Northern Ireland

Fivemiletown Creamery: 50 jobs could go as creamery is sold

Fivemiletown Creamery in County Tyrone sells much of its soft cheese outside Northern Ireland
Image caption Fivemiletown Creamery in County Tyrone sells much of its soft cheese outside Northern Ireland

Fifty jobs at Fivemiletown Creamery in County Tyrone are likely to be lost after shareholders decided to sell it to a company from the Republic of Ireland.

After negotiations that ran into the early hours of Friday, Glanbia Ingredients Ireland agreed to buy the milk supply and Fivemiletown cheeses.

This effectively ends processing in the town.

Staff were called to a meeting at the factory at midday on Friday.

It was confirmed they will now begin a 30-day consultation period with the owners to discuss redundancy terms, after which the factory will almost certainly close.

Sean Smyth, who has worked at the creamery for four years, said: "There's a lot of angry employees here.

"Fifty workers here, 50 families are losing their jobs now very shortly - it's not a great atmosphere round Fivemiletown.

Inevitable

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Media captionStaff were called to a meeting at the factory at midday on Friday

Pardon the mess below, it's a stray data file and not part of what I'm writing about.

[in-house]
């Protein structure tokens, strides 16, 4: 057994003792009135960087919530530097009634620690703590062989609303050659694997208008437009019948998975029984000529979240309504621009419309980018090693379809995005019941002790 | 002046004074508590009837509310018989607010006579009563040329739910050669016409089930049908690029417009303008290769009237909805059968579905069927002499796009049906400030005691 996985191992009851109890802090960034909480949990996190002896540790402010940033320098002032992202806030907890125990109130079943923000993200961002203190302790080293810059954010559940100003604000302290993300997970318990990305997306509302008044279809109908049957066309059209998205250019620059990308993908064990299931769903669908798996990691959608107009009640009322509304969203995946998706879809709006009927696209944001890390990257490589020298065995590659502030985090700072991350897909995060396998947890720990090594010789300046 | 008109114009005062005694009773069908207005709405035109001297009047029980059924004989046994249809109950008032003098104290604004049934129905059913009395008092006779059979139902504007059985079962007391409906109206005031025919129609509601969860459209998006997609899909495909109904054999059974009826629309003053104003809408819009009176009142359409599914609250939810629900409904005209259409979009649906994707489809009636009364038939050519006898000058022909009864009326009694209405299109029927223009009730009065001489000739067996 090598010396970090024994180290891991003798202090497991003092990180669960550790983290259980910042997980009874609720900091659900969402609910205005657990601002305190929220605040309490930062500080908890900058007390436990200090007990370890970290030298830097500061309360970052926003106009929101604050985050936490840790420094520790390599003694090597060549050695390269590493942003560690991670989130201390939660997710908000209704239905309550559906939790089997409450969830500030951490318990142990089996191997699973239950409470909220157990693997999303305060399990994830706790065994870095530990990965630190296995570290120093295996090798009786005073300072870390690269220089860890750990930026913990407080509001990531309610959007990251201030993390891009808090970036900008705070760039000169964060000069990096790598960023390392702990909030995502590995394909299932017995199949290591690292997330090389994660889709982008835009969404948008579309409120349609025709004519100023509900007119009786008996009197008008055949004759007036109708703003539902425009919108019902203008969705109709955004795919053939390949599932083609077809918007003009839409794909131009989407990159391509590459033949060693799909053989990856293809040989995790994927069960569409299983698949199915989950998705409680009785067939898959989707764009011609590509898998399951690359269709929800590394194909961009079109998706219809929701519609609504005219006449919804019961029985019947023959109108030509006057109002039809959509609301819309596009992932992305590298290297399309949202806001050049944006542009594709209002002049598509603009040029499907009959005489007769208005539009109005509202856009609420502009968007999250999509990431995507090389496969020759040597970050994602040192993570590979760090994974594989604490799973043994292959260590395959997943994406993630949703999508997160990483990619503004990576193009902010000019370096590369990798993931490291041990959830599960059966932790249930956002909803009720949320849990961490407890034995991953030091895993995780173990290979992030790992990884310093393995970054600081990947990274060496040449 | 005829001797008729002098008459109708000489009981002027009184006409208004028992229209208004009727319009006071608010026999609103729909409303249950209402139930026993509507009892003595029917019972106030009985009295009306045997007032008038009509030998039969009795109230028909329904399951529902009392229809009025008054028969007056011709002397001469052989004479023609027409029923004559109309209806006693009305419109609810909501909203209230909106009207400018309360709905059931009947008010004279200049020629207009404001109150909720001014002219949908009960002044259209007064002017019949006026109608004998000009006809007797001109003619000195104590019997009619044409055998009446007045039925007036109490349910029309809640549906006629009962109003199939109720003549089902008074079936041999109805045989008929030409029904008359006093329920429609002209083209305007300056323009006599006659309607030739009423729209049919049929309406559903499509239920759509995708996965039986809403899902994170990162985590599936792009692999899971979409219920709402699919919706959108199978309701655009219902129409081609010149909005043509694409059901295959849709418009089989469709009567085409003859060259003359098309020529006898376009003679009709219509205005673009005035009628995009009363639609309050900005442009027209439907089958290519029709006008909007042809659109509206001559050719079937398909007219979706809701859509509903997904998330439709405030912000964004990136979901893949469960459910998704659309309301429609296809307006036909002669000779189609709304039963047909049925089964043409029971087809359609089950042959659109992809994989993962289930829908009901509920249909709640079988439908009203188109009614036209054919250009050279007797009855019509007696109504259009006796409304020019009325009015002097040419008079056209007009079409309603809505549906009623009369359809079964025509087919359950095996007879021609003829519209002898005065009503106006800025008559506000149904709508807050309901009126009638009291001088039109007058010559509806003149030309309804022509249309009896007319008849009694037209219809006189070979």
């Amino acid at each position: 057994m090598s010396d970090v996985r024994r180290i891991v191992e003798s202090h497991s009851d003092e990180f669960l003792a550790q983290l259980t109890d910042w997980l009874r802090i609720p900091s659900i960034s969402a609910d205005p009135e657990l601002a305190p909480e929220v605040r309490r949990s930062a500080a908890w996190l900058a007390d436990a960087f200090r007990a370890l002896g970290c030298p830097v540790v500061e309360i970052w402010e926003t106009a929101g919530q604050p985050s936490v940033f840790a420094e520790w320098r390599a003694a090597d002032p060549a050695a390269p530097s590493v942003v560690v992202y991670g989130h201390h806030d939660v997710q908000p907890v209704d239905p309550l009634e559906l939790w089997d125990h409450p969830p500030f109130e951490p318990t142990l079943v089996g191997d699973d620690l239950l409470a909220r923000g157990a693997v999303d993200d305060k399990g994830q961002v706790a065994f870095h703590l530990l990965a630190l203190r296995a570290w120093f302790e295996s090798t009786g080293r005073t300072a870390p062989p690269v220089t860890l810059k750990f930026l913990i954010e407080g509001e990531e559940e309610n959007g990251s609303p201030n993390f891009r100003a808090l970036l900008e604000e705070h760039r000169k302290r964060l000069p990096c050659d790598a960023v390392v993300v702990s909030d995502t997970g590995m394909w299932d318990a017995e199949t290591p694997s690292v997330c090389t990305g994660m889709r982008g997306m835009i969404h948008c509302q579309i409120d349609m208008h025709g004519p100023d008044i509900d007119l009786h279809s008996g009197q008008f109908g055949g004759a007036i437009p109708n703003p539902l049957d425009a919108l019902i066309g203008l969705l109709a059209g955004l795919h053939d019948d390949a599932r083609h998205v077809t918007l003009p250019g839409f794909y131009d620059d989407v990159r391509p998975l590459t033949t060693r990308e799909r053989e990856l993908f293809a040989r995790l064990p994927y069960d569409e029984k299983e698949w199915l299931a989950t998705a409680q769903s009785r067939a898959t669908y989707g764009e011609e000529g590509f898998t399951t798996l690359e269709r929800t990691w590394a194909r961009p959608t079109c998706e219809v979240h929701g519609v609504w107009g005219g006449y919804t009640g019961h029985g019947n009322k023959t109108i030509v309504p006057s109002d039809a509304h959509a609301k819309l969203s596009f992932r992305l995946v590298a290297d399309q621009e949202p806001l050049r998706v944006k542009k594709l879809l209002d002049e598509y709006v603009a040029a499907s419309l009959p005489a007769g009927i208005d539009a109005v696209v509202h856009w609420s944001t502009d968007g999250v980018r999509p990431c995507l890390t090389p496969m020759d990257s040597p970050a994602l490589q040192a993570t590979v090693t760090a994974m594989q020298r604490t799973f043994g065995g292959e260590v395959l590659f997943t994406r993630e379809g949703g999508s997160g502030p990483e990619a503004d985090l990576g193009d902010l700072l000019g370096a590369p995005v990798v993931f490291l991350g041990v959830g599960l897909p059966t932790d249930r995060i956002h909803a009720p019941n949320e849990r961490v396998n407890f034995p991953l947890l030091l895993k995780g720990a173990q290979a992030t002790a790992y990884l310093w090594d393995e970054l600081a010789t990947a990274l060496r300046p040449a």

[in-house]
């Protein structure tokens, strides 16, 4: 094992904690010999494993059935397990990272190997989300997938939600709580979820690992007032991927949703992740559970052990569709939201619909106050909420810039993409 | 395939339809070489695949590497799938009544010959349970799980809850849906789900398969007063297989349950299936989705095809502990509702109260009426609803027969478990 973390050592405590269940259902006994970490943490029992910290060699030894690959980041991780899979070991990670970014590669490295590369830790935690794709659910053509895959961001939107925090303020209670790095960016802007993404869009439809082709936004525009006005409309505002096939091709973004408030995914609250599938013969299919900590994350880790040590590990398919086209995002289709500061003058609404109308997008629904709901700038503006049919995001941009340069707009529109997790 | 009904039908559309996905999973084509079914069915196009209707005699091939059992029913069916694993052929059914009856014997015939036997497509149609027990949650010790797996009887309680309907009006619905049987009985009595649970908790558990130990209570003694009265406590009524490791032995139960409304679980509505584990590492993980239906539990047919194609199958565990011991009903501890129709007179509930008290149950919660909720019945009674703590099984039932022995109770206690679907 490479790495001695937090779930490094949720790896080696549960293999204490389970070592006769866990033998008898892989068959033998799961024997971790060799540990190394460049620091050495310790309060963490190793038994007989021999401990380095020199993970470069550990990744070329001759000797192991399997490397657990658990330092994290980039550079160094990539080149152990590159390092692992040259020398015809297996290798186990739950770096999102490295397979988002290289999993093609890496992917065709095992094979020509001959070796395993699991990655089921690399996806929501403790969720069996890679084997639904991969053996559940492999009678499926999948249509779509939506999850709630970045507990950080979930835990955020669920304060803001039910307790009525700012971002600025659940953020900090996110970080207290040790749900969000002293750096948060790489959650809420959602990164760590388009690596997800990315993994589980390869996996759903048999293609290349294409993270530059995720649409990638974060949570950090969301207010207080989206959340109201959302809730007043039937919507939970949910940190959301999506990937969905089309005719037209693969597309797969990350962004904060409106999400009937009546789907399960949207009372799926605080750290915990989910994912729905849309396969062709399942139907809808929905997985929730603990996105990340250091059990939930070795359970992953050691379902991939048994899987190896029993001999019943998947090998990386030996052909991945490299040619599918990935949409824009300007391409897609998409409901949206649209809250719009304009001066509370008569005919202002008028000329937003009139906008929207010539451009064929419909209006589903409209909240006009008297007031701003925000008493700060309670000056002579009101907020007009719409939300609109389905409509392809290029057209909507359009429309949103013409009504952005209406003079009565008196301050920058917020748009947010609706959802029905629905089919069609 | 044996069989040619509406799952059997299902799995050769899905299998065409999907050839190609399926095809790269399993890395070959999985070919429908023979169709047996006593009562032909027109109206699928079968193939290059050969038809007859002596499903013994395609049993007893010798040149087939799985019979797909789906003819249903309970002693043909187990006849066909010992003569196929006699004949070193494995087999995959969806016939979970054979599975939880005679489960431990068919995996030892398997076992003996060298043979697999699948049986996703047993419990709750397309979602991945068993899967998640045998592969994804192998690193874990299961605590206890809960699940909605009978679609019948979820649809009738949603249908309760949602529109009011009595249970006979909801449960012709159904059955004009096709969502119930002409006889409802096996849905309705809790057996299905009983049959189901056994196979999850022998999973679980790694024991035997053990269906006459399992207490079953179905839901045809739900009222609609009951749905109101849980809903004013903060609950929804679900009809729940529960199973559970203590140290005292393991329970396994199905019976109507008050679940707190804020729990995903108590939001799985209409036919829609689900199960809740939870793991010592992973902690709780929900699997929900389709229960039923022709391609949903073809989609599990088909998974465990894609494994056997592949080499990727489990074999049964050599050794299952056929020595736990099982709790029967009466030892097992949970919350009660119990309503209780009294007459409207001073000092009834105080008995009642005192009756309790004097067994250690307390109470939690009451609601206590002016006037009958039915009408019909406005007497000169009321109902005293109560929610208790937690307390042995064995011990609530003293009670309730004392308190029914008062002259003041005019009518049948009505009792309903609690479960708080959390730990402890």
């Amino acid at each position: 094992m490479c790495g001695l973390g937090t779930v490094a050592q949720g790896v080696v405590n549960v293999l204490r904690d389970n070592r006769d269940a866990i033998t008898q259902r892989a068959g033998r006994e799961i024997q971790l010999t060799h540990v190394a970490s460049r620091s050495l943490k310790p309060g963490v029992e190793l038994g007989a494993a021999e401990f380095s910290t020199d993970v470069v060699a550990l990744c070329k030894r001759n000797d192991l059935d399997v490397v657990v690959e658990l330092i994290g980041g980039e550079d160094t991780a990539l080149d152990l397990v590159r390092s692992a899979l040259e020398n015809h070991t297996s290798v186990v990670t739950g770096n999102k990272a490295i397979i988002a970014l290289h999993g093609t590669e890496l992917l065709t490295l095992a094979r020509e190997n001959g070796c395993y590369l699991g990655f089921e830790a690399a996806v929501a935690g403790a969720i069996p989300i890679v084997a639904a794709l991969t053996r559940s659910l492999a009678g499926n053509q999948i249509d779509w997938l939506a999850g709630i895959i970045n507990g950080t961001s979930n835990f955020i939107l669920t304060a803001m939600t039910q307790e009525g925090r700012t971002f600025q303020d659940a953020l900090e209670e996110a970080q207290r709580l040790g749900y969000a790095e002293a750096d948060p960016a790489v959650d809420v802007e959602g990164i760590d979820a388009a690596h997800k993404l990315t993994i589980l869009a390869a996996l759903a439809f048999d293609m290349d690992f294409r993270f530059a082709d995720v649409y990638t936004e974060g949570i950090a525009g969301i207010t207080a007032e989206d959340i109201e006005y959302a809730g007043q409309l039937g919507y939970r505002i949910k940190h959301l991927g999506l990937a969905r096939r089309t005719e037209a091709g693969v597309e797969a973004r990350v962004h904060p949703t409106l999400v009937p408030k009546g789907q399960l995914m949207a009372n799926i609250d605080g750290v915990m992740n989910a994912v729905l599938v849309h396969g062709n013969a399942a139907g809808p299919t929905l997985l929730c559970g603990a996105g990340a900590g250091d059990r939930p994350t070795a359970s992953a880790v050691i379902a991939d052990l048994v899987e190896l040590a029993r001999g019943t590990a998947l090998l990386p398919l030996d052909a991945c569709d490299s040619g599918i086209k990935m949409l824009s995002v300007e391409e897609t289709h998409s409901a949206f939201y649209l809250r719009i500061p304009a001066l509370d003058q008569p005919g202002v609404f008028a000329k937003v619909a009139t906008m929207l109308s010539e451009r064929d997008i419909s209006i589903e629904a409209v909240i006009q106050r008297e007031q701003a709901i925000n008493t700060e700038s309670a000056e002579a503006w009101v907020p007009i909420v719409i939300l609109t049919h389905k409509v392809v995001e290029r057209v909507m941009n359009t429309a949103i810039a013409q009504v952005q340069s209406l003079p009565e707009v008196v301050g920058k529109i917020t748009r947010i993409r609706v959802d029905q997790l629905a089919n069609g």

"Fivemiletown's been going over 100 years, producing top quality cheese - we may be a small factory but we've got a big heart and we were willing to listen to the farmers to help them out in this difficult time but at the end of the day we didn't get the opportunity to do it."

Enterprise Minister Arlene Foster said the news was "hugely disappointing".

She said: "I have requested a meeting with the Glanbia management to see what their plans exactly are, and to talk to them, not only about the employees, which of course is premium at the moment, but to also talk about the brand because Fivemiletown is a strong brand."

The sale has been inevitable for a long time because of a period of losses.

In their statement, the board of directors said they regretted the likely closure of the plant and the resulting loss of jobs.

While Fivemiletown's Ballyblue and Ballybrie cheese brands were popular, they only took a small proportion of the milk.

It is understood the factory has been making losses for the past two years.

The 50 jobs are at the independent specialist cheese-making factory.

A number of staff held a protest outside a local hotel as shareholders met bidders on Thursday.

The Ballylurgan Road premises were put up for sale following a downturn caused by the loss of a major contract and difficulties in acquiring milk.

The factory has been running since 1898. Its closure brings to an end an era of milk processing in the Clogher Valley.

The creamery in Augher closed last year.

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